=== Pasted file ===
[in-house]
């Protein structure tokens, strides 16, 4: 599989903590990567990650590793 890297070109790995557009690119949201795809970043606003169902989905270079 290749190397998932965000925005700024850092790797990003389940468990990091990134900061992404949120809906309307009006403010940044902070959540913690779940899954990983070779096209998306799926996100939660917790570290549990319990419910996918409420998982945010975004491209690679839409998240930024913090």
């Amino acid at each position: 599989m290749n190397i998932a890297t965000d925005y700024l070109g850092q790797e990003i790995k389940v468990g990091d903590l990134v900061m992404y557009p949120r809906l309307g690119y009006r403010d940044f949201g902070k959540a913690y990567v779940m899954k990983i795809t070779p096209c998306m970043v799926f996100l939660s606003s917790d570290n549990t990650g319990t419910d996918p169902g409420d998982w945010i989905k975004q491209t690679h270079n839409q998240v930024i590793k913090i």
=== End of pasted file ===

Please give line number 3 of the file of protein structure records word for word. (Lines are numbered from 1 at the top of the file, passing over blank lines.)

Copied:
């Amino acid at each position: 599989m290749n190397i998932a890297t965000d925005y700024l070109g850092q790797e990003i790995k389940v468990g990091d903590l990134v900061m992404y557009p949120r809906l309307g690119y009006r403010d940044f949201g902070k959540a913690y990567v779940m899954k990983i795809t070779p096209c998306m970043v799926f996100l939660s606003s917790d570290n549990t990650g319990t419910d996918p169902g409420d998982w945010i989905k975004q491209t690679h270079n839409q998240v930024i590793k913090i």